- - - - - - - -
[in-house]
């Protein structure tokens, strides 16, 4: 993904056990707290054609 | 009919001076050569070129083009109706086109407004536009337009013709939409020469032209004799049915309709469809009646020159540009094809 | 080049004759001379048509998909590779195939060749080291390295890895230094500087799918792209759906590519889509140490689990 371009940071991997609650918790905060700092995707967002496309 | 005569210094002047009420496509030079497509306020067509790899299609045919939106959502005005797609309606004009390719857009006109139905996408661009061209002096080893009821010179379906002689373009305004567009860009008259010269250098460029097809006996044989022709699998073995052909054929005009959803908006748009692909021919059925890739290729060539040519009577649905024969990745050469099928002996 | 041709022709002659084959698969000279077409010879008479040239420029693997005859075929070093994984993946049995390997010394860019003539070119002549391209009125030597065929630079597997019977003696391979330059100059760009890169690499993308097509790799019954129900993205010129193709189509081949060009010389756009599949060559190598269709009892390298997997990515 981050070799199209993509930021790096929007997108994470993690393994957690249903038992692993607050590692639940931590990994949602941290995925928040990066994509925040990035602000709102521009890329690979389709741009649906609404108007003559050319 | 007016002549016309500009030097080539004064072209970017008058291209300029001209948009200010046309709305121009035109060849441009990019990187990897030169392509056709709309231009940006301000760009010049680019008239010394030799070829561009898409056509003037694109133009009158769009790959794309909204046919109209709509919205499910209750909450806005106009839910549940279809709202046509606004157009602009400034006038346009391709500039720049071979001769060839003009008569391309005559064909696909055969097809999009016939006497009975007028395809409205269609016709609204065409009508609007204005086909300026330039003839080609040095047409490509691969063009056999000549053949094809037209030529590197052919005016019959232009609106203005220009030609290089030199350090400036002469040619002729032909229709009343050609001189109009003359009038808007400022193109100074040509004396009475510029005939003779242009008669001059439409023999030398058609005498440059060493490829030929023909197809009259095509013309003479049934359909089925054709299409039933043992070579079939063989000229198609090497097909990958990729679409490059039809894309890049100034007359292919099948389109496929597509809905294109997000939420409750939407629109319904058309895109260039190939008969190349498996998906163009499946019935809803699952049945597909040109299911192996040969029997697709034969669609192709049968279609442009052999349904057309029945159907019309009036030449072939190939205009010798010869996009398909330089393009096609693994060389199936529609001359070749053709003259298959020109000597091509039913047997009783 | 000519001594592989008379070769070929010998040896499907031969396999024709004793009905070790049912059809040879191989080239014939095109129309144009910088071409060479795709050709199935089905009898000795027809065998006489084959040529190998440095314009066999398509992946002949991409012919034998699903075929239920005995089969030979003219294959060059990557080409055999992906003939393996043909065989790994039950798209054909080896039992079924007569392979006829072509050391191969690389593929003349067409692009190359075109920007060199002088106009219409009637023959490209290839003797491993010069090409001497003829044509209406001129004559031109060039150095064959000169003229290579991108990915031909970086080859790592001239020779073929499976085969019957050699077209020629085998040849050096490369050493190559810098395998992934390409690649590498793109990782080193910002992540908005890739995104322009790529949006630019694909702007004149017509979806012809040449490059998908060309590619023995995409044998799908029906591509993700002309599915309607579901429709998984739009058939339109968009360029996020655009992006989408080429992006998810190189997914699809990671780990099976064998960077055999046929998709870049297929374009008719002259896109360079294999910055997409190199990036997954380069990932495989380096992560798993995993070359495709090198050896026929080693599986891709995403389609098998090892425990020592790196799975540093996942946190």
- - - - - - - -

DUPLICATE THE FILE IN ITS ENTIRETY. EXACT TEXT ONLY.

[in-house]
């Protein structure tokens, strides 16, 4: 993904056990707290054609 | 009919001076050569070129083009109706086109407004536009337009013709939409020469032209004799049915309709469809009646020159540009094809 | 080049004759001379048509998909590779195939060749080291390295890895230094500087799918792209759906590519889509140490689990 371009940071991997609650918790905060700092995707967002496309 | 005569210094002047009420496509030079497509306020067509790899299609045919939106959502005005797609309606004009390719857009006109139905996408661009061209002096080893009821010179379906002689373009305004567009860009008259010269250098460029097809006996044989022709699998073995052909054929005009959803908006748009692909021919059925890739290729060539040519009577649905024969990745050469099928002996 | 041709022709002659084959698969000279077409010879008479040239420029693997005859075929070093994984993946049995390997010394860019003539070119002549391209009125030597065929630079597997019977003696391979330059100059760009890169690499993308097509790799019954129900993205010129193709189509081949060009010389756009599949060559190598269709009892390298997997990515 981050070799199209993509930021790096929007997108994470993690393994957690249903038992692993607050590692639940931590990994949602941290995925928040990066994509925040990035602000709102521009890329690979389709741009649906609404108007003559050319 | 007016002549016309500009030097080539004064072209970017008058291209300029001209948009200010046309709305121009035109060849441009990019990187990897030169392509056709709309231009940006301000760009010049680019008239010394030799070829561009898409056509003037694109133009009158769009790959794309909204046919109209709509919205499910209750909450806005106009839910549940279809709202046509606004157009602009400034006038346009391709500039720049071979001769060839003009008569391309005559064909696909055969097809999009016939006497009975007028395809409205269609016709609204065409009508609007204005086909300026330039003839080609040095047409490509691969063009056999000549053949094809037209030529590197052919005016019959232009609106203005220009030609290089030199350090400036002469040619002729032909229709009343050609001189109009003359009038808007400022193109100074040509004396009475510029005939003779242009008669001059439409023999030398058609005498440059060493490829030929023909197809009259095509013309003479049934359909089925054709299409039933043992070579079939063989000229198609090497097909990958990729679409490059039809894309890049100034007359292919099948389109496929597509809905294109997000939420409750939407629109319904058309895109260039190939008969190349498996998906163009499946019935809803699952049945597909040109299911192996040969029997697709034969669609192709049968279609442009052999349904057309029945159907019309009036030449072939190939205009010798010869996009398909330089393009096609693994060389199936529609001359070749053709003259298959020109000597091509039913047997009783 | 000519001594592989008379070769070929010998040896499907031969396999024709004793009905070790049912059809040879191989080239014939095109129309144009910088071409060479795709050709199935089905009898000795027809065998006489084959040529190998440095314009066999398509992946002949991409012919034998699903075929239920005995089969030979003219294959060059990557080409055999992906003939393996043909065989790994039950798209054909080896039992079924007569392979006829072509050391191969690389593929003349067409692009190359075109920007060199002088106009219409009637023959490209290839003797491993010069090409001497003829044509209406001129004559031109060039150095064959000169003229290579991108990915031909970086080859790592001239020779073929499976085969019957050699077209020629085998040849050096490369050493190559810098395998992934390409690649590498793109990782080193910002992540908005890739995104322009790529949006630019694909702007004149017509979806012809040449490059998908060309590619023995995409044998799908029906591509993700002309599915309607579901429709998984739009058939339109968009360029996020655009992006989408080429992006998810190189997914699809990671780990099976064998960077055999046929998709870049297929374009008719002259896109360079294999910055997409190199990036997954380069990932495989380096992560798993995993070359495709090198050896026929080693599986891709995403389609098998090892425990020592790196799975540093996942946190």